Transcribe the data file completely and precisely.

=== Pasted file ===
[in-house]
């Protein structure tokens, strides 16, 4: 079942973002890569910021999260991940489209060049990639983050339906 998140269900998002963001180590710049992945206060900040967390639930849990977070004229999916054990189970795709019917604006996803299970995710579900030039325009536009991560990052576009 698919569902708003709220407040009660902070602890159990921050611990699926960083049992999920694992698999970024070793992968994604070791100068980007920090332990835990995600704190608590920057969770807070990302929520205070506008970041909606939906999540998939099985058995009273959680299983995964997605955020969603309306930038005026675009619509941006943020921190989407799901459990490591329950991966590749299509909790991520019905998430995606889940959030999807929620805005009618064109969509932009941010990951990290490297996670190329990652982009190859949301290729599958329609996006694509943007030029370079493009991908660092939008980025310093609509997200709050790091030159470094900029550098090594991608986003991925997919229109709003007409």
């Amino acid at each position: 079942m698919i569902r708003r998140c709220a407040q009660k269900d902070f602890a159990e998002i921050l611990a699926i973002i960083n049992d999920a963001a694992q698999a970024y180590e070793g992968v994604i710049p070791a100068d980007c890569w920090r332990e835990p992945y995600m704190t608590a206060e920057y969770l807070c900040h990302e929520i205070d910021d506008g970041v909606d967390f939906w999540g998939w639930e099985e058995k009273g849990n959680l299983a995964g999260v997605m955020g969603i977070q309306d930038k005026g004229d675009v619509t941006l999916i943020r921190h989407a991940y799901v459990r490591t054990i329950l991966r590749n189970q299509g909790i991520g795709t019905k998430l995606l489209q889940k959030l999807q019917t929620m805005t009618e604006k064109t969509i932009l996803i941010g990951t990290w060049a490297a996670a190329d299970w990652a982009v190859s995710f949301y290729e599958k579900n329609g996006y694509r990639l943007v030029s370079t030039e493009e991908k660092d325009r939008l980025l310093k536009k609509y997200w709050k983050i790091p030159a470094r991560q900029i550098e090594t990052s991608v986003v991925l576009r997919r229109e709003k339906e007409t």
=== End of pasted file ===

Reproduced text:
[in-house]
């Protein structure tokens, strides 16, 4: 079942973002890569910021999260991940489209060049990639983050339906 998140269900998002963001180590710049992945206060900040967390639930849990977070004229999916054990189970795709019917604006996803299970995710579900030039325009536009991560990052576009 698919569902708003709220407040009660902070602890159990921050611990699926960083049992999920694992698999970024070793992968994604070791100068980007920090332990835990995600704190608590920057969770807070990302929520205070506008970041909606939906999540998939099985058995009273959680299983995964997605955020969603309306930038005026675009619509941006943020921190989407799901459990490591329950991966590749299509909790991520019905998430995606889940959030999807929620805005009618064109969509932009941010990951990290490297996670190329990652982009190859949301290729599958329609996006694509943007030029370079493009991908660092939008980025310093609509997200709050790091030159470094900029550098090594991608986003991925997919229109709003007409």
């Amino acid at each position: 079942m698919i569902r708003r998140c709220a407040q009660k269900d902070f602890a159990e998002i921050l611990a699926i973002i960083n049992d999920a963001a694992q698999a970024y180590e070793g992968v994604i710049p070791a100068d980007c890569w920090r332990e835990p992945y995600m704190t608590a206060e920057y969770l807070c900040h990302e929520i205070d910021d506008g970041v909606d967390f939906w999540g998939w639930e099985e058995k009273g849990n959680l299983a995964g999260v997605m955020g969603i977070q309306d930038k005026g004229d675009v619509t941006l999916i943020r921190h989407a991940y799901v459990r490591t054990i329950l991966r590749n189970q299509g909790i991520g795709t019905k998430l995606l489209q889940k959030l999807q019917t929620m805005t009618e604006k064109t969509i932009l996803i941010g990951t990290w060049a490297a996670a190329d299970w990652a982009v190859s995710f949301y290729e599958k579900n329609g996006y694509r990639l943007v030029s370079t030039e493009e991908k660092d325009r939008l980025l310093k536009k609509y997200w709050k983050i790091p030159a470094r991560q900029i550098e090594t990052s991608v986003v991925l576009r997919r229109e709003k339906e007409t």